In 2004, eminent philosopher and sociologist Bruno Latour wrote an influential article entitled: Has the critique run out of steam? Latour argued that social scientists, in seeking to deconstruct and question the assumptions of the ‘pure’ sciences, were left almost paralysed; having debunked everything they were left with nothing to say with empirical certainty. He appeared concerned and regretful that his cherished critical ideas had been taken too far. Citing the example of global warming, Latour explained how such criticism has been misappropriated by the anti-science field. If nothing in the sciences could be certain, so the theory goes, then surely all evidence of man-made global warming was open to contention? In the wrong hands, Latour warned, such ideas could spawn a deep cynicism, fuelling the Merchants of Doubts. This incorrect application of social construction “could destroy hard-won evidence that could save lives”.
Reading this piece on critical science studies, I found myself drawing comparisons with how we critique our current political system. The deep resentment of the so-called “Establishment” within Westminster politics is undoubtedly widespread. Posh boys, career politicians, out-of-touch, elitist, sexist – whatever the moniker of choice, the point is essentially the same: the vast majority of our mainstream politicians are not representative of us. The evidence is certainly supportive of this. But is criticising the establishment with such a populist trope actually effective? Do we just end up with a cynical politics where we lampoon our elected representatives at every turn?
As a population, we increasingly expect our MPs to be all things to all people. Under the critical gaze of 24hr news and the relentless social media machine, they must look relaxed whilst every aspect of their existence is scrutinised – from eating a bacon sandwich to meeting heads of state. The next unforgiving meme, viral video or twitter storm is always nearby. They must know the price of a pint of milk, whilst simultaneously be briefed on every aspect of their party’s economic manifesto.
This has a straight-jacket like effect on much of mainstream politics, with politicians starved of breathing space in which they can simply be themselves. The fear of failure is everywhere; in a world where a simple tweet can end a career, only a few are brave enough go beyond the key policy messages that are drummed into them by the party whips. Every event, meeting, conversation is carefully stage managed to avoid our politicians from wandering from the script. And when the parties do look to grapple with content, it’s done in negatives – endlessly lambasting the records of their rivals in the “green-bench pantomime in Westminster” that is so derided by those outside the bubble of SW1A.
All this constant scrutiny is self-defeating. We end up cynical of politicians, politicians end up cynical of the public and politics suffers, with low voter turnout and levels of engagement. This apathy can have a darker, more dangerous edge too, acting like oxygen for extreme views that wouldn’t ordinarily have a place in our politics.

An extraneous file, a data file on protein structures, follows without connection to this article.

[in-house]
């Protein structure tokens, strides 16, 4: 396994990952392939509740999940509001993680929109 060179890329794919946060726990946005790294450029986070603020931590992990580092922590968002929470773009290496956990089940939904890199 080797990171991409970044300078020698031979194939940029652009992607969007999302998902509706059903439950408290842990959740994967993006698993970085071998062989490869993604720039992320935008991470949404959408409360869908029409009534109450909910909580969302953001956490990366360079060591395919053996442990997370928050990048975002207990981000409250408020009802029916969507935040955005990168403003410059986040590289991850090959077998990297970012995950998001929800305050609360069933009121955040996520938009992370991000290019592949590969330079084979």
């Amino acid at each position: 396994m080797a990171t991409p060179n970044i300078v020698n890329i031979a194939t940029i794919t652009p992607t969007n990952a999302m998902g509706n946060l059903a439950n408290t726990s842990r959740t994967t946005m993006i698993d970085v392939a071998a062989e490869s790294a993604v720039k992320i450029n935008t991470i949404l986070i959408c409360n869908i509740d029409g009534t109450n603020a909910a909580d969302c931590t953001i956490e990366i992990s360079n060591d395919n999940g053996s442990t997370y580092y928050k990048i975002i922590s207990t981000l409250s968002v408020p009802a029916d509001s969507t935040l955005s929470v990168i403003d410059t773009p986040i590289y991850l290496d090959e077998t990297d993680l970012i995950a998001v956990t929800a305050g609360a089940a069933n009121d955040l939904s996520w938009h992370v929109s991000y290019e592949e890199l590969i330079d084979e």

The public are not blameless in this. We have helped foster this almost irreconcilable dissatisfaction in the ruling elite.
Furthermore, it would appear that the dangers of this unhelpful, tiresome criticism are being recognised by some, such as former Tory MP Matthew Parris.
“The world of politics would be right to be cynical about the population” said Parris in a recent episode of the BBC’s Week in Westminster. “People complain when politicians tend to agree with each other and don’t seem to be offering much of a difference….and people then complain when they seem to be accentuating those differences. The public always complains”.
This sentiment is undoubtedly shared by many in both Houses. However, practically no one apart from Parris feels prepared to admit it – it is impossible for either politicians or the media to openly criticise the public, as they are the lifeblood for both.
But as we gear up for the longest election campaign ever, I believe we would do well to reflect on Parris’ conclusion.
I would argue that it is time we became more careful in our questioning of the Establishment. Of course, being patient and not sweeping in our criticisms is neither sexy nor straightforward. A blind criticism of everything Westminster stands for is a much easier idea to understand but, as Parris alludes to, we lose the meaning of critique in such gross generalisms.
We need to challenge our media to focus on policy not personality, to encourage our politicians to take clear stances that can voters can believe in, and to take it upon ourselves to debate the things that matter between ourselves, in our own communities. Example could be drawn from the recent Scotland referendum, where the entire population became re-engaged in the democratic process. Perhaps then politicians would do a better job at promoting their own trade.
“Criticism may not be agreeable, but it is necessary” Churchill said. Britain’s most famous Prime Minister was right, but so too should we take heed of Latour’s prophecy and keep our critical powers preserved for the things that really matter. Lest we be left powerless in the end.